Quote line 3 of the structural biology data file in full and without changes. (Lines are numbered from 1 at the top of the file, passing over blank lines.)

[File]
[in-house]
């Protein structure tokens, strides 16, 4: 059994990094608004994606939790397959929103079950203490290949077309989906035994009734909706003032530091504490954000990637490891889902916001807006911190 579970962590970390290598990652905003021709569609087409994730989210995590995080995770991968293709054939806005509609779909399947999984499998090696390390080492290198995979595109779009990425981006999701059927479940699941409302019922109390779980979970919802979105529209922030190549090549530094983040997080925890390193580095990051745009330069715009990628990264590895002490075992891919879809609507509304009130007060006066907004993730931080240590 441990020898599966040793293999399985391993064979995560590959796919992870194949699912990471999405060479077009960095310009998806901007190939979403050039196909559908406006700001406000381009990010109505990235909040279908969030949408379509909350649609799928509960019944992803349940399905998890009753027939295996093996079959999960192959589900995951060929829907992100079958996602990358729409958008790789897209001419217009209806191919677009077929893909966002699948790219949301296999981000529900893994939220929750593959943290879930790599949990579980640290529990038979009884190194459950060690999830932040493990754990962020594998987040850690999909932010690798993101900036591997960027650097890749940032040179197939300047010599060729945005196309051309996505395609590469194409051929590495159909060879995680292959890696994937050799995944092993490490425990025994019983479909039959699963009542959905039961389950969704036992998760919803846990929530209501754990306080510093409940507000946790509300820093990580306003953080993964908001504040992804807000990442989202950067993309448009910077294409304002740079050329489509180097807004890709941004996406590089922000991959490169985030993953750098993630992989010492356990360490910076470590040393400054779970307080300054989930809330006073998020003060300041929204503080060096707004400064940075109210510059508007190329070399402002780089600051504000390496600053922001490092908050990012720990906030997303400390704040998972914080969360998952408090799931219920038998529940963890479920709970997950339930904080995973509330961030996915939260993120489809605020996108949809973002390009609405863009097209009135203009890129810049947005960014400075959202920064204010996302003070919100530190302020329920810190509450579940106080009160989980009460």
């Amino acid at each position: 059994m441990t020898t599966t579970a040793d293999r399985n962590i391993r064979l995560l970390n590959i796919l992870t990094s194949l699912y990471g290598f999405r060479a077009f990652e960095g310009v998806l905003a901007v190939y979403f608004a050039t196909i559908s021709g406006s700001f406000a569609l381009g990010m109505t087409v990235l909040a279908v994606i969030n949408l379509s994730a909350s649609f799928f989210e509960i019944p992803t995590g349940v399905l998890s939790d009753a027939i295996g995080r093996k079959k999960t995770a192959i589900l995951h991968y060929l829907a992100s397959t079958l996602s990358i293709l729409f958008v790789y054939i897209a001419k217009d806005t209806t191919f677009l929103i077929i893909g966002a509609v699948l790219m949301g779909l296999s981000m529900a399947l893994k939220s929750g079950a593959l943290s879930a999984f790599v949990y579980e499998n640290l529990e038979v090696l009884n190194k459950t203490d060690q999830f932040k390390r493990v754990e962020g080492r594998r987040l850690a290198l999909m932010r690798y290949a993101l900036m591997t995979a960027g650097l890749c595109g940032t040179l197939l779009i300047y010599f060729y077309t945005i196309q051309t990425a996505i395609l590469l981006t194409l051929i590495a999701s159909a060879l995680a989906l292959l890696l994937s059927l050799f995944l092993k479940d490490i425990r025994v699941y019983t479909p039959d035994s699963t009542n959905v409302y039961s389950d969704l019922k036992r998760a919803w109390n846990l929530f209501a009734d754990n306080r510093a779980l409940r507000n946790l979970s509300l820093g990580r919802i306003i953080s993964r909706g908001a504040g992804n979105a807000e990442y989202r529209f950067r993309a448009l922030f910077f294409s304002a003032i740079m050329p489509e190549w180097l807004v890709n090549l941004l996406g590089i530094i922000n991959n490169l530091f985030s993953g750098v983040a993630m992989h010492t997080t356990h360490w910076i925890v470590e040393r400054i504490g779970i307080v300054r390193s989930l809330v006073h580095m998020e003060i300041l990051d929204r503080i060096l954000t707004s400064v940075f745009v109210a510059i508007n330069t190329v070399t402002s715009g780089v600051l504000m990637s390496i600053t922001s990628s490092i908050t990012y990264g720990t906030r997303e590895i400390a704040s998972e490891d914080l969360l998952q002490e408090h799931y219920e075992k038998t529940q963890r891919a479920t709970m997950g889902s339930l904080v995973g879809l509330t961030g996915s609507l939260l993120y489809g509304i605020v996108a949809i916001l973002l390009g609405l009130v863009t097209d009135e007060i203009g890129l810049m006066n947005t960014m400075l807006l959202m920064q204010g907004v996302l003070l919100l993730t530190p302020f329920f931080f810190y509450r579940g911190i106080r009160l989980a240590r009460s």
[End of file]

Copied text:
């Amino acid at each position: 059994m441990t020898t599966t579970a040793d293999r399985n962590i391993r064979l995560l970390n590959i796919l992870t990094s194949l699912y990471g290598f999405r060479a077009f990652e960095g310009v998806l905003a901007v190939y979403f608004a050039t196909i559908s021709g406006s700001f406000a569609l381009g990010m109505t087409v990235l909040a279908v994606i969030n949408l379509s994730a909350s649609f799928f989210e509960i019944p992803t995590g349940v399905l998890s939790d009753a027939i295996g995080r093996k079959k999960t995770a192959i589900l995951h991968y060929l829907a992100s397959t079958l996602s990358i293709l729409f958008v790789y054939i897209a001419k217009d806005t209806t191919f677009l929103i077929i893909g966002a509609v699948l790219m949301g779909l296999s981000m529900a399947l893994k939220s929750g079950a593959l943290s879930a999984f790599v949990y579980e499998n640290l529990e038979v090696l009884n190194k459950t203490d060690q999830f932040k390390r493990v754990e962020g080492r594998r987040l850690a290198l999909m932010r690798y290949a993101l900036m591997t995979a960027g650097l890749c595109g940032t040179l197939l779009i300047y010599f060729y077309t945005i196309q051309t990425a996505i395609l590469l981006t194409l051929i590495a999701s159909a060879l995680a989906l292959l890696l994937s059927l050799f995944l092993k479940d490490i425990r025994v699941y019983t479909p039959d035994s699963t009542n959905v409302y039961s389950d969704l019922k036992r998760a919803w109390n846990l929530f209501a009734d754990n306080r510093a779980l409940r507000n946790l979970s509300l820093g990580r919802i306003i953080s993964r909706g908001a504040g992804n979105a807000e990442y989202r529209f950067r993309a448009l922030f910077f294409s304002a003032i740079m050329p489509e190549w180097l807004v890709n090549l941004l996406g590089i530094i922000n991959n490169l530091f985030s993953g750098v983040a993630m992989h010492t997080t356990h360490w910076i925890v470590e040393r400054i504490g779970i307080v300054r390193s989930l809330v006073h580095m998020e003060i300041l990051d929204r503080i060096l954000t707004s400064v940075f745009v109210a510059i508007n330069t190329v070399t402002s715009g780089v600051l504000m990637s390496i600053t922001s990628s490092i908050t990012y990264g720990t906030r997303e590895i400390a704040s998972e490891d914080l969360l998952q002490e408090h799931y219920e075992k038998t529940q963890r891919a479920t709970m997950g889902s339930l904080v995973g879809l509330t961030g996915s609507l939260l993120y489809g509304i605020v996108a949809i916001l973002l390009g609405l009130v863009t097209d009135e007060i203009g890129l810049m006066n947005t960014m400075l807006l959202m920064q204010g907004v996302l003070l919100l993730t530190p302020f329920f931080f810190y509450r579940g911190i106080r009160l989980a240590r009460s």